American pika

The region north of Lake Tahoe, California used to provide the perfect habitat for a cute, rabbit-like critter called a pika. But not anymore.

Stewart: “Pikas have gone locally extinct within that area.”

That’s Joseph Stewart at the University of California-Santa Cruz. For the last several years, he’s searched a 64 square mile area, looking for signs of Pikas and finding none.

Stewart: “It’s the largest area of pika extirpation documented in in the modern era.”

He says global warming is to blame. Pikas are adapted for the cold, with high metabolisms and thick fur covering them from the bottoms of their feet to the insides of their ears.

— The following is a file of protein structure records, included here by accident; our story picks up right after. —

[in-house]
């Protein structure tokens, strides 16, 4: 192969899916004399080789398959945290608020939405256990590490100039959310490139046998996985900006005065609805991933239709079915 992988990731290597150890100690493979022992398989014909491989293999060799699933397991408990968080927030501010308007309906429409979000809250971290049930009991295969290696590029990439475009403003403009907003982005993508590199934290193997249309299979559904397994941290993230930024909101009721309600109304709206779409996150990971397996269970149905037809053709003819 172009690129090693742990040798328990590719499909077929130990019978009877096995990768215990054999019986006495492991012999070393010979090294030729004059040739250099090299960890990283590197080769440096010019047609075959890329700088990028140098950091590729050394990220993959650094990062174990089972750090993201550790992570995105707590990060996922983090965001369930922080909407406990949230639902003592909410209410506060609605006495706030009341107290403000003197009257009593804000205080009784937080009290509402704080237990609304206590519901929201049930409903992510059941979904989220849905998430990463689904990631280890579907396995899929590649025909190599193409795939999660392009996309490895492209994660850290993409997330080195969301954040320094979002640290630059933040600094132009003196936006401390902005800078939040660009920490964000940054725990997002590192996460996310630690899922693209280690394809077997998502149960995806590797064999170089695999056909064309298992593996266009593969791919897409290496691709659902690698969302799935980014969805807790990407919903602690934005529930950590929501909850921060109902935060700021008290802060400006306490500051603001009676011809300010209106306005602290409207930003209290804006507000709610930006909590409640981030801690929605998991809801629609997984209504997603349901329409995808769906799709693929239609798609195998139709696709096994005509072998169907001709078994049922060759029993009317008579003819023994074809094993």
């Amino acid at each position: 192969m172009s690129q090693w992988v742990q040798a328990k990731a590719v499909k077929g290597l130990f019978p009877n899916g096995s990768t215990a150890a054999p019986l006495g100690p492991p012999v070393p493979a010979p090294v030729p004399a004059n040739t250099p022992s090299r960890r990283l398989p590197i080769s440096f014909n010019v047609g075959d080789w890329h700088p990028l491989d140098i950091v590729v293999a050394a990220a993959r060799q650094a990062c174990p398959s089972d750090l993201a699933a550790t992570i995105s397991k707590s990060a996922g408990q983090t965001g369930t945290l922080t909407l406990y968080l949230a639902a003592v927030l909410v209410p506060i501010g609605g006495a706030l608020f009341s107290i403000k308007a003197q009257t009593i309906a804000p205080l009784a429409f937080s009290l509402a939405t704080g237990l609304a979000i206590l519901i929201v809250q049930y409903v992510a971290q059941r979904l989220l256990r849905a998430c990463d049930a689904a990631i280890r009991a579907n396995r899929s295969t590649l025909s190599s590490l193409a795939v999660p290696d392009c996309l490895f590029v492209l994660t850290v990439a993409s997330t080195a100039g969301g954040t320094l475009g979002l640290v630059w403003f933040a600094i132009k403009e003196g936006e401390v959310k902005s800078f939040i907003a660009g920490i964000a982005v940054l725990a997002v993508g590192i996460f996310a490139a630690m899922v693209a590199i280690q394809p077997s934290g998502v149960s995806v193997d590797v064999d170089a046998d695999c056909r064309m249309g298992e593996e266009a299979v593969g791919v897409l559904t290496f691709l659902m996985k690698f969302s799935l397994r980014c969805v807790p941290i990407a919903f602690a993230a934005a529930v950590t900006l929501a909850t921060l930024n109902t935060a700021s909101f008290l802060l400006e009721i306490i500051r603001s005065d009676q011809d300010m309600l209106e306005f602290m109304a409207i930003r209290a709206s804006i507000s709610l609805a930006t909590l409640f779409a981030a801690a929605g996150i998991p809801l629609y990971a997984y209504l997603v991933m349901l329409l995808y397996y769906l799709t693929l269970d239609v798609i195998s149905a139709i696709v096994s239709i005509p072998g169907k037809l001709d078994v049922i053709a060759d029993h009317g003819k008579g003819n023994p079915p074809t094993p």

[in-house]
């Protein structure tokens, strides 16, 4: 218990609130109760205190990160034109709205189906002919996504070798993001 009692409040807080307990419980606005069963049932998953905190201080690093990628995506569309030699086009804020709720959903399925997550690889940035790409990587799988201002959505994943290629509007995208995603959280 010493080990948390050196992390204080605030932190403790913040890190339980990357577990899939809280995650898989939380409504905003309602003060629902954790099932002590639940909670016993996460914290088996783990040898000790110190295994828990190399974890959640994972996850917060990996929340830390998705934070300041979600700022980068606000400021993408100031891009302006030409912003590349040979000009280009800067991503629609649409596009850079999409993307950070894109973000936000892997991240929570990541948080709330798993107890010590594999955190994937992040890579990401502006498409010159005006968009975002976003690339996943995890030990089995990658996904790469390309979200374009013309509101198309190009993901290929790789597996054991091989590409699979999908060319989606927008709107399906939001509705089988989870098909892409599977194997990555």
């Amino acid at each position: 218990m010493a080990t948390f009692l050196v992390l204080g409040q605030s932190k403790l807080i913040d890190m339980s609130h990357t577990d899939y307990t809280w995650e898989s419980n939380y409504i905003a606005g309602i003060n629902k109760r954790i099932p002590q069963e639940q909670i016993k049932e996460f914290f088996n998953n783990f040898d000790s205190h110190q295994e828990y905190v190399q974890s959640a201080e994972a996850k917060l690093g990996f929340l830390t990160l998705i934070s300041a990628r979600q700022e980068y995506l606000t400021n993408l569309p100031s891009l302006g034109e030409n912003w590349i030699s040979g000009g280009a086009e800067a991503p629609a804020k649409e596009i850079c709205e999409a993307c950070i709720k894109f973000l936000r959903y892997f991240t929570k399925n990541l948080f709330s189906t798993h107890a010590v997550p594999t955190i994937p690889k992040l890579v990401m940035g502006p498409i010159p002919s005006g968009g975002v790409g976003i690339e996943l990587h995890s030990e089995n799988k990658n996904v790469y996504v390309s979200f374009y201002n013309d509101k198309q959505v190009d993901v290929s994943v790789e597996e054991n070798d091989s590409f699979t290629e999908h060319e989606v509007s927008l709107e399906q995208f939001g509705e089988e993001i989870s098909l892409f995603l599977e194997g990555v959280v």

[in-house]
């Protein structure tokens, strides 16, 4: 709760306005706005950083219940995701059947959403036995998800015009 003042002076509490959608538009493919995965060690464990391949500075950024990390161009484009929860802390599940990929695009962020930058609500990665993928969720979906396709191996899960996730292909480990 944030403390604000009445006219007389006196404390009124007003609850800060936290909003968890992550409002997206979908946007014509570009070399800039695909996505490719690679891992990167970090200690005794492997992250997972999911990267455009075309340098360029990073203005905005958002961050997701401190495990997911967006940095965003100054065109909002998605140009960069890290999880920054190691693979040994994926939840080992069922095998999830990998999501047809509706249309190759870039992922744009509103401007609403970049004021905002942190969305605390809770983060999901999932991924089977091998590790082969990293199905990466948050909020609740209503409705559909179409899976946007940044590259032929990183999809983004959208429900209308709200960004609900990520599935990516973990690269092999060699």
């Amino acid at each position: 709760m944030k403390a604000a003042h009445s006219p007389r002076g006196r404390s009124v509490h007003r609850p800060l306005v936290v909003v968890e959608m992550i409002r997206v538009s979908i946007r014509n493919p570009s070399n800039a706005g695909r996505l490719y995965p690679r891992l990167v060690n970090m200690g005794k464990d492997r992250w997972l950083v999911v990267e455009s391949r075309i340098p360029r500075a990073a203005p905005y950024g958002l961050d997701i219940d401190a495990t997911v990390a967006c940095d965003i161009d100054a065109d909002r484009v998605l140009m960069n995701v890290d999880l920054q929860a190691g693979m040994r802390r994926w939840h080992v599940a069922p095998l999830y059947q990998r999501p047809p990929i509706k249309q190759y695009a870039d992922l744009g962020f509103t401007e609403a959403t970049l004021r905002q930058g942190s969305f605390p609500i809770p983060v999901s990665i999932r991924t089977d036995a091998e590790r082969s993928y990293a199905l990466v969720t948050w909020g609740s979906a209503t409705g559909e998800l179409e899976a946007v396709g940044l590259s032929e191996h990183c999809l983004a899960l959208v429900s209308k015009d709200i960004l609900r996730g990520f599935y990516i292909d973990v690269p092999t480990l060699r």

Stewart: “These same adaptations that allow them to survive during the wintertime also make them very vulnerable to overheating in the summertime.”

So as summers get warmer, pikas spend more time hiding underground to escape the heat and less time foraging for the food that keeps them alive through the winter.

He says the disappearance of pikas in this area is just one example of how climate change threatens wildlife.

Stewart: “If we don’t rein in climate change pollution, about one in six species on earth are vulnerable to extinction this century.”

Reporting credit: Mark Knapp/ChavoBart Digital Media.

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